IF is the most used Excel function out there. Here are 10 **advanced IF tricks **to take your formulas to next-level

**In this article, you will learn:**

- Only one of, two out of three type rules
- Between condition check with MEDIAN
- Replacing Nested IF with shorter function
- Using boolean logic to replace IF formulas
- Arrays with IF function
- Wildcard checks with IF function
- How to use IF formula in other places
- Conditional formatting
- Data validation
- Charts

## Sample data for the examples

All examples in this article use below sample data. Assume it is **in the range C8:G23**

You can download this data alone for practice purpose from here.

Download Example File

Includes sample data for practice, completed Excel workbook

## #1 – Only one of condition

Situation

Identify employees who are **only one of **gender=male or salary under $85,000

Formula

` ````
=IF(XOR(D8="Male",G8<85000),"Include", "Exclude")
```

Explanation

XOR function will return TRUE if an *odd number *inputs are TRUE, else FALSE.

So, our XOR(D8=”Male”, G8<85000) will be useful for checking **only one of condition.**

**Note: **XOR doesn’t work when you want to check **only one of **when you have more than 2 conditions. For that refer to next trick.

**Also read: **Either Or formula in Excel

## #2 – Two out of Three Check

Situation

Flag employees when they meet *any two out of below three conditions.*

- Department is Website
- Year of join is 2019
- Salary is above $90,000

Formula

` ````
=IF((E8="Website")+(YEAR(F8)=2019)+(G8>90000)>=2,
"Include", "Exclude")
```

Explanation

The trick is in understanding Excel treats TRUE as 1 and FALSE as 0.

So, the expression (E8=”Website”)+(YEAR(F8)=2019)+(G8>90000)

will be converted a bunch of 1s & 0s and added up, depending on the details of employee.

We can then simply check if such number is >=2 to see **if any two out of three conditions **are met.

More: Two out of three – other ways to do it

## #3 – Using MEDIAN for Between Condition

Situation

Identify employees joined between 1-Jan-2019 and 30-Jun-2019.

Formula

` ````
=IF(MEDIAN(F8,DATE(2019,1,1),DATE(2019,6,30))=F8,
"Review","")
```

Explanation

Normally, we use AND() function to check for between condition. But, you can also use MEDIAN for this.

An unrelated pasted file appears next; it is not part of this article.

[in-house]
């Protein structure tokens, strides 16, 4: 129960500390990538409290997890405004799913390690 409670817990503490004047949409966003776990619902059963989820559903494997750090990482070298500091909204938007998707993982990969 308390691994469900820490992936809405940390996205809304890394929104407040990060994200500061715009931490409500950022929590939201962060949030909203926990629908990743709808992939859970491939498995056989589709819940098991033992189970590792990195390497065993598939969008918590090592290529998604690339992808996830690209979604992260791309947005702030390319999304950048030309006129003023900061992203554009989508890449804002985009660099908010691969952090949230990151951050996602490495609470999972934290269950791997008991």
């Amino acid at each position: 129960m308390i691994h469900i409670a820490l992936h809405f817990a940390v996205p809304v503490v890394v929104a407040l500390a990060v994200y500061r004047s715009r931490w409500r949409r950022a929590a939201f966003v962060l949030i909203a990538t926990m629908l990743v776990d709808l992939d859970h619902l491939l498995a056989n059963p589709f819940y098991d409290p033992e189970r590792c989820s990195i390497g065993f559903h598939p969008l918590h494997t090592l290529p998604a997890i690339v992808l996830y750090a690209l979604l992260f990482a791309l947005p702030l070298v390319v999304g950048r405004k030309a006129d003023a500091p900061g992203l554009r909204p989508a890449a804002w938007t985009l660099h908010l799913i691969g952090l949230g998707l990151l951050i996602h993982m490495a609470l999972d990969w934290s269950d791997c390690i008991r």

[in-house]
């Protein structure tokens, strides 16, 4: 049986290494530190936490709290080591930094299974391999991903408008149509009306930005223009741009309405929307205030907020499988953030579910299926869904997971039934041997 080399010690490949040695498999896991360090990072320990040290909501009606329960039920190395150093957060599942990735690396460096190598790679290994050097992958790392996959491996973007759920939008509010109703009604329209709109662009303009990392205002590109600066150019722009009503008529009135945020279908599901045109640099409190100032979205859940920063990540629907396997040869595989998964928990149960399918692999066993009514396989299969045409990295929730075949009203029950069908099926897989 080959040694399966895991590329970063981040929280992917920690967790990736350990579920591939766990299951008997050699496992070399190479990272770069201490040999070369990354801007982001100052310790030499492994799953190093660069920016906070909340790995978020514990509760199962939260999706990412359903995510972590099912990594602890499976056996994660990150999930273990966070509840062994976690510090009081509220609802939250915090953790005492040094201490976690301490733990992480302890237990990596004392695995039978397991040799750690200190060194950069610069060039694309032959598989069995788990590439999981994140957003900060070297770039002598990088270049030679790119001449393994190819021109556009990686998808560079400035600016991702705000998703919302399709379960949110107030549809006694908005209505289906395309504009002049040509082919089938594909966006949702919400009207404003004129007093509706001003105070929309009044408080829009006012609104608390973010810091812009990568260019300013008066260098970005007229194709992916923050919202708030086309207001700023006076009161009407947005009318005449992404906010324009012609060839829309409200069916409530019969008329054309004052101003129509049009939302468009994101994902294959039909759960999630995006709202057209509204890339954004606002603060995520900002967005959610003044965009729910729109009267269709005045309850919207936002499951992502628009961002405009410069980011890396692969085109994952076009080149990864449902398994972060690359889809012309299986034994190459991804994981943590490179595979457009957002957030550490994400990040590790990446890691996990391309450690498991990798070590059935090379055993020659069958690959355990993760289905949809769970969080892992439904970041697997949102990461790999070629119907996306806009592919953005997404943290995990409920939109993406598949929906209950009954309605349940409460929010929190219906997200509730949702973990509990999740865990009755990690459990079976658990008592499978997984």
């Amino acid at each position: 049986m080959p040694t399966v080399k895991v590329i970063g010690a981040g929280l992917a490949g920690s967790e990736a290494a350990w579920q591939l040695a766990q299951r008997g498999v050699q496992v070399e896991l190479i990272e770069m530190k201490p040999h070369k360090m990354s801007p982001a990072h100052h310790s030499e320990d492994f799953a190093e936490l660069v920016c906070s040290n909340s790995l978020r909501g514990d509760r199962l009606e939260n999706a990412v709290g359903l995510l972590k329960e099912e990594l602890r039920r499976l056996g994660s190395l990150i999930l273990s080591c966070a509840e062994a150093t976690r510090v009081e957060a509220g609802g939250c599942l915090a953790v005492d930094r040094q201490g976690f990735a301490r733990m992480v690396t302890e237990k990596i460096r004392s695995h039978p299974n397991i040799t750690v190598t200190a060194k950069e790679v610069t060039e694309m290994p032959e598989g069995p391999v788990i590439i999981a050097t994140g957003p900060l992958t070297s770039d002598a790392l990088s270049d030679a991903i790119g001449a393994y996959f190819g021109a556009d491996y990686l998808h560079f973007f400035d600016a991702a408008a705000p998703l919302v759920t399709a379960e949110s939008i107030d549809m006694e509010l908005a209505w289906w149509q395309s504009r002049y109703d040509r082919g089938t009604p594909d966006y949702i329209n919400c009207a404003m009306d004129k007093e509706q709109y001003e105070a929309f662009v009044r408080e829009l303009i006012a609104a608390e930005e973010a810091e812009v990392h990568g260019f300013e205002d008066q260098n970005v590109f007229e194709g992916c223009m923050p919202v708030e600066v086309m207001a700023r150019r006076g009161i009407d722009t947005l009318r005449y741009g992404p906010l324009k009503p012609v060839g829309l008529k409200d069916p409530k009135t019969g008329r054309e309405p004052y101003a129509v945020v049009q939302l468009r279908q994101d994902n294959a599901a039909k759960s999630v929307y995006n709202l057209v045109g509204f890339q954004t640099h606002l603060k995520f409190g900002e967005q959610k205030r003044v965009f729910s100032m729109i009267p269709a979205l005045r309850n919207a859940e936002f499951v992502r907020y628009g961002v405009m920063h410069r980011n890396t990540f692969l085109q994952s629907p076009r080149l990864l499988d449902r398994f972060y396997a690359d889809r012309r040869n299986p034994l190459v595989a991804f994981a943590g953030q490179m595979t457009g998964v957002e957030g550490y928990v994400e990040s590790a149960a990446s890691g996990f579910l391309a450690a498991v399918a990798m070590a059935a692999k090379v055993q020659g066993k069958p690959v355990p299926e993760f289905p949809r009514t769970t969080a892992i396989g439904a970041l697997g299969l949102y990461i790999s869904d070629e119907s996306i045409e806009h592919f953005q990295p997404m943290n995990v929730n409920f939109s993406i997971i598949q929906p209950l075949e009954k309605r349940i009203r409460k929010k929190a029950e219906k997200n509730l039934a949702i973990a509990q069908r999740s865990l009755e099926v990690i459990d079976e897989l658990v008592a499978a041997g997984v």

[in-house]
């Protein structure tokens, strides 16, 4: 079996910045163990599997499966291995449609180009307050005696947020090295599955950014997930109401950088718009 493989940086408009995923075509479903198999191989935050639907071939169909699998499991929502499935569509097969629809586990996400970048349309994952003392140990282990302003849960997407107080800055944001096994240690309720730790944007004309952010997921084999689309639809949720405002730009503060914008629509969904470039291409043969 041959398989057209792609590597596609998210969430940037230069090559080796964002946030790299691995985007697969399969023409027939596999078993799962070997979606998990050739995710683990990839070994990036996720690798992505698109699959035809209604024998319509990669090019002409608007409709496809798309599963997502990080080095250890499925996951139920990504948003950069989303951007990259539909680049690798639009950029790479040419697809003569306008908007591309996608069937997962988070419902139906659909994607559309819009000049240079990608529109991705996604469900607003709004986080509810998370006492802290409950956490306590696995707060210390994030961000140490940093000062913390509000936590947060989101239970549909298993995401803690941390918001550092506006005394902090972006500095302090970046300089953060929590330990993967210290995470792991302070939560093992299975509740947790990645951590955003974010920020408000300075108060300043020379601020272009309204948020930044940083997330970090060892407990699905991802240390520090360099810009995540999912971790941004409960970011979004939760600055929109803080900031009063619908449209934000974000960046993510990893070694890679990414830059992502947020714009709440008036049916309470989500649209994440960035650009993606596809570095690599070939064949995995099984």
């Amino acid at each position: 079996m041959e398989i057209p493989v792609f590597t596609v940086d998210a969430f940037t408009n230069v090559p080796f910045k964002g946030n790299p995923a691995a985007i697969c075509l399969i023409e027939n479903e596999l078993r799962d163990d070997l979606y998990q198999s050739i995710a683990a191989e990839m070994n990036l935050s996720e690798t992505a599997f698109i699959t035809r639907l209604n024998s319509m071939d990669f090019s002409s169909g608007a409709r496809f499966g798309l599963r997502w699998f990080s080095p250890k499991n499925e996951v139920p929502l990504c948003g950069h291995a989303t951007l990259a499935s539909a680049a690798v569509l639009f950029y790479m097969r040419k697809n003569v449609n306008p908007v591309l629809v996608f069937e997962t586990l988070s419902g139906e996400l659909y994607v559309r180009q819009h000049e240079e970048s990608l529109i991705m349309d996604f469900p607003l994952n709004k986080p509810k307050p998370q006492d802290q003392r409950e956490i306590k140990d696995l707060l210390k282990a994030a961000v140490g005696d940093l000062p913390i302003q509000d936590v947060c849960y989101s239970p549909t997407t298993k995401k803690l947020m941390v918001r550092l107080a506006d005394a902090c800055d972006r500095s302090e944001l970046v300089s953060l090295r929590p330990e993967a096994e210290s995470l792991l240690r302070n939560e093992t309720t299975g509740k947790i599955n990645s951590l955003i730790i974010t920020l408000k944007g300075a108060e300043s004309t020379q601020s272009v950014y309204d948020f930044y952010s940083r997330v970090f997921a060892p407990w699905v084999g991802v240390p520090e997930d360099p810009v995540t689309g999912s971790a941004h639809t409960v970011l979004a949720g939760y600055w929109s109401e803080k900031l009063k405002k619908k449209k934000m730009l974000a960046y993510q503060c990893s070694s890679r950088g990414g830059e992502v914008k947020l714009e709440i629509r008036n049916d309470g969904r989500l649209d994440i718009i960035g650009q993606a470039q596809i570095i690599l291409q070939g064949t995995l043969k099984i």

The pattern goes like,

=MEDIAN(your value, above, below) = your value

The above will be TRUE if * your value* is between

**above**and

**below**values.

For example, =MEDIAN(7, 3,9) = 7 is TRUE.

Read more: How to write BETWEEN formula in Excel

## #4 – Replacing Nested IF functions

Situation

Calculate staff bonus based on below rules:

- 1% for Website staff
- 3 % for Sales staff joined in 2018
- 2% for others

Formula

` ````
=IFS(E8="Website",1%,
AND(E8="Sales",YEAR(F8)=2018),3%,
TRUE,2%)
```

Explanation

Nested IF functions can be hard to write and tricky to maintain. That is why, you should use the newly introduced IFS() function.

The syntax for IFS goes like this:

=IFS(condition1, value1, condition2, value2…)

**But, IFS() doesn’t have ELSE option…?**

Well, you can use TRUE as last condition to fix this.

In the above formula TRUE, 2% part handles the ELSE case beautifully.

## #5 – Boolean Logic to avoid IF formulas

Situation

Calculate staff bonus based on below rules, **but don’t use any IF formulas**:

- 1% for Website staff
- 3 % for Sales staff joined in 2018
- 2% for others

Formula

` ````
=2% - (E8="Website")*1% + AND(E8="Sales",YEAR(F8)=2018)*1%
```

Explanation

You can use boolean logic checks to *altogether avoid IF formulas. *This works well when your outputs are numbers.

The above formula calculates staff bonus by using TRUE=1 & FALSE=0 notion.

Let’s test it out for below staff:

**For Gigi:**

- 2% – (FALSE)*1% + (TRUE)* 1% = 3%

**For Curtice:**

- 2% – (FALSE)*1% + (FALSE)*1% = 2%

Read more: Daniel Ferry’s excellent I heart IF